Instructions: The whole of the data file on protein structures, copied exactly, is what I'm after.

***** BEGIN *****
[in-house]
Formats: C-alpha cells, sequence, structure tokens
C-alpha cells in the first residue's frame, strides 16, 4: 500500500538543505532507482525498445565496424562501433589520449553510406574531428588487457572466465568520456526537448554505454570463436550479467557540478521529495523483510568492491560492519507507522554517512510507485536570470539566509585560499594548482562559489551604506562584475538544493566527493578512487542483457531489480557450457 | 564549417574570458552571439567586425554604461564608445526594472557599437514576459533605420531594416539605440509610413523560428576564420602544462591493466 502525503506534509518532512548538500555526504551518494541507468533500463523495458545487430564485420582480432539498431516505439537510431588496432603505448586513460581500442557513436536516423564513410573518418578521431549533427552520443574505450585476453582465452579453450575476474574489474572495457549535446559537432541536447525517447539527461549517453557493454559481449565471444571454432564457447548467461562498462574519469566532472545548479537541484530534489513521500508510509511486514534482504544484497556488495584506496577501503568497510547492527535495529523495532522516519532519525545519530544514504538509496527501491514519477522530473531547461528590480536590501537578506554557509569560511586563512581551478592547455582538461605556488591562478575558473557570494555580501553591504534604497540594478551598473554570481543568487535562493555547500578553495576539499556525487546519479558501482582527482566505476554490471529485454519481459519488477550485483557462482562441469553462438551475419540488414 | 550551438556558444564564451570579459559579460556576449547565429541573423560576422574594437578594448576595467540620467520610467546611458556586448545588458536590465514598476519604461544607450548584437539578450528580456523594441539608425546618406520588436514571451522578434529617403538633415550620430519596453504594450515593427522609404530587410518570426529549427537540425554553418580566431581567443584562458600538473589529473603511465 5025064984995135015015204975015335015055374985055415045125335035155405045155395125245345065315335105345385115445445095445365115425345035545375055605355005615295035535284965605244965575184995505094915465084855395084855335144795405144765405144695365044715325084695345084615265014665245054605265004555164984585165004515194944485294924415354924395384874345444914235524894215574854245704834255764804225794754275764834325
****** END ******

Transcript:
[in-house]
Formats: C-alpha cells, sequence, structure tokens
C-alpha cells in the first residue's frame, strides 16, 4: 500500500538543505532507482525498445565496424562501433589520449553510406574531428588487457572466465568520456526537448554505454570463436550479467557540478521529495523483510568492491560492519507507522554517512510507485536570470539566509585560499594548482562559489551604506562584475538544493566527493578512487542483457531489480557450457 | 564549417574570458552571439567586425554604461564608445526594472557599437514576459533605420531594416539605440509610413523560428576564420602544462591493466 502525503506534509518532512548538500555526504551518494541507468533500463523495458545487430564485420582480432539498431516505439537510431588496432603505448586513460581500442557513436536516423564513410573518418578521431549533427552520443574505450585476453582465452579453450575476474574489474572495457549535446559537432541536447525517447539527461549517453557493454559481449565471444571454432564457447548467461562498462574519469566532472545548479537541484530534489513521500508510509511486514534482504544484497556488495584506496577501503568497510547492527535495529523495532522516519532519525545519530544514504538509496527501491514519477522530473531547461528590480536590501537578506554557509569560511586563512581551478592547455582538461605556488591562478575558473557570494555580501553591504534604497540594478551598473554570481543568487535562493555547500578553495576539499556525487546519479558501482582527482566505476554490471529485454519481459519488477550485483557462482562441469553462438551475419540488414 | 550551438556558444564564451570579459559579460556576449547565429541573423560576422574594437578594448576595467540620467520610467546611458556586448545588458536590465514598476519604461544607450548584437539578450528580456523594441539608425546618406520588436514571451522578434529617403538633415550620430519596453504594450515593427522609404530587410518570426529549427537540425554553418580566431581567443584562458600538473589529473603511465 5025064984995135015015204975015335015055374985055415045125335035155405045155395125245345065315335105345385115445445095445365115425345035545375055605355005615295035535284965605244965575184995505094915465084855395084855335144795405144765405144695365044715325084695345084615265014665245054605265004555164984585165004515194944485294924415354924395384874345444914235524894215574854245704834255764804225794754275764834325